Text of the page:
Director Kim Jee-woon
I need to preface this by saying I’ve enjoyed everything Arnold has done that I’ve seen. I haven’t seen everything he has done but I have enjoyed what work of his I’ve seen. Seeing him in the Terminator and Conan films as a child, he’s just towered as larger-than-life in my mind and that has translated well into my adulthood.
This is among my favorite of Arnold Schwarzenegger’s more recent work. In my opinion it’s a very good modern day western. It’s based around the old trope of the sheriff that needs to raise a posse to stop the bad guy and his gang from escaping justice and possibly destroying the town. Those stories are a dime a dozen in westerns and here it is set in the modern day starring an Austrian actor.
Arnold Schwarzenegger stars as a small-town sheriff Ray Owens. Ray has retired to the sleepy town of Sommerton Junction, Arizona (apparently it’s a real place and not something they made for the movie) after spending time as a DEA agent in Los Angeles. Tragedy struck while he was on duty and he had to move on. He’s settled into his life of dealing with quirky locals and minimal crime.
That all ends early one morning for him when he receives a phone call that the daily milk delivery to a diner from a local farmer has not arrived. As events begin to spiral out of control, he learns that third-generation drug lord Gabriel Cortez (Eduardo Noriega) is barreling straight towards his town. With help not going to arrive soon enough he decides he has to take a stand to stop this man. It’s a pretty solid modern day western. It’s better than Schwarzenegger has been delivering lately.
You have a lot of the tropes of the B-movie western. The sleepy small town. The seemingly unstoppable villain that doesn’t look like they really need their gang but they’re there anyway. You have the sheriff that’s seen a little bit too much and just wants to spend his last few years quietly. But most importantly you have that same sheriff forced into action against his will.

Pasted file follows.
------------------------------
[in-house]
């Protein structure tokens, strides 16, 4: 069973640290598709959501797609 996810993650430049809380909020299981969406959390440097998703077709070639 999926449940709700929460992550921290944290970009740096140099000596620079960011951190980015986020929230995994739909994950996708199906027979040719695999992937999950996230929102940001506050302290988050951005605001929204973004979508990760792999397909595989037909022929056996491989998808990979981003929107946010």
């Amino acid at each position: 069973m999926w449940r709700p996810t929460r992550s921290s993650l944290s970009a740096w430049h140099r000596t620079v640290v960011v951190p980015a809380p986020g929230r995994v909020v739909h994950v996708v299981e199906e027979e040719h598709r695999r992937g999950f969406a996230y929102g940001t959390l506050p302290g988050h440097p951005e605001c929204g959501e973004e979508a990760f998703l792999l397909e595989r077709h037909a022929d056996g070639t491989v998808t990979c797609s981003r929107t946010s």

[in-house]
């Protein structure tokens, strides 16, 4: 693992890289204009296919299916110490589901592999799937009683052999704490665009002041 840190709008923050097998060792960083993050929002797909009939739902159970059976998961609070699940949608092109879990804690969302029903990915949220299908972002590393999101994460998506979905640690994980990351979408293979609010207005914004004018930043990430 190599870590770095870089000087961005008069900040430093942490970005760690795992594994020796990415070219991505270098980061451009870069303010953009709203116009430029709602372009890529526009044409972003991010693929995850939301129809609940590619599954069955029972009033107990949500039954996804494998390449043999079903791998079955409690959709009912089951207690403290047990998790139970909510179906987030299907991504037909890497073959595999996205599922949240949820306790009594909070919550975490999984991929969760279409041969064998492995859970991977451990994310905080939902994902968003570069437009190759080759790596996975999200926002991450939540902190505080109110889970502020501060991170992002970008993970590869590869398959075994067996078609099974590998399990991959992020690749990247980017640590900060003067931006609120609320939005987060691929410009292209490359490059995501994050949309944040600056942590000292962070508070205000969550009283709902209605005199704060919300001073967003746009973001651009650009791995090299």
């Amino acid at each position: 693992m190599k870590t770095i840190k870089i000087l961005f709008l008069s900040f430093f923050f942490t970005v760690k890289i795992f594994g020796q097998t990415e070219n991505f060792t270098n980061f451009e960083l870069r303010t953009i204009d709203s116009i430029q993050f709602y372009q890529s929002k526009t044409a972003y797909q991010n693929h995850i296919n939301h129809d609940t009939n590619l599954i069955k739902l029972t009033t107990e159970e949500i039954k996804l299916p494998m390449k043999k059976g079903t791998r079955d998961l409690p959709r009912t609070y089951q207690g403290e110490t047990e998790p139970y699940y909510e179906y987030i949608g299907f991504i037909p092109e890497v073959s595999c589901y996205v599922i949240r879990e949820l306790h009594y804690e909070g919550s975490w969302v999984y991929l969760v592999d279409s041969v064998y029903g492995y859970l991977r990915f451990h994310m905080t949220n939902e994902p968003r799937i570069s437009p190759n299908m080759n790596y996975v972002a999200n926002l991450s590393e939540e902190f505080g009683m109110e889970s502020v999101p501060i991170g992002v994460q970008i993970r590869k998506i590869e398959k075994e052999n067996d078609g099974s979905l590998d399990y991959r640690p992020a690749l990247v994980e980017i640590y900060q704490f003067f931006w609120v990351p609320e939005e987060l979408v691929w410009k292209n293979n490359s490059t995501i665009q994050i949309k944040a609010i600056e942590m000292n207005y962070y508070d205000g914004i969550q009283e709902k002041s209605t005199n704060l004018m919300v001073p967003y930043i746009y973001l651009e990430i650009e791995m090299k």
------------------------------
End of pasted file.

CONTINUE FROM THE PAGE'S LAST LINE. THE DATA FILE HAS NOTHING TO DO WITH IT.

There’s a nice planted plot twist with the mole. It’s not entirely unexpected because if there hadn’t been a mole you would have a major plot hole, or the villains were really lucky and really prepared. You know who the mole is if you’re paying attention in the first 20 or 30 minutes of the film. I’m not saying it’s obvious, but the clues are laid right out there. You just have to watch a little more closely for that moment than you normally would in a movie like this. I give the director props for that.
The battle in the town towards the end is just so old school western. Guns are blazing. They’re bad guys and good guys everywhere. They even toss in an explosion or two. Of course, being a modern action film, you even get in a few jokes.
Then there’s the showdown on the bridge. A duel of sorts between the good guy and the bad guy. How western is that? After a chase in sports cars through a cornfield Ray Owen’s (Schwarzenegger) arrives at the bridge just moments before Cortez. Cortez tempts Ray to look the other way but Schwarzenegger being true to his usual characters does not even hesitate on what he must do.
They beat the crap out of each other in a pro wrestling fashion. That’s not a swipe. It looks awesome in this movie. The punch and kick and body slam one another. Cortez breaks out a knife and Owens breaks out some eye gouging.
This is a fun action that’s a nice addition to the modern western genre and a worthy addition the Schwarzenegger’s filmography. I recommend this movie.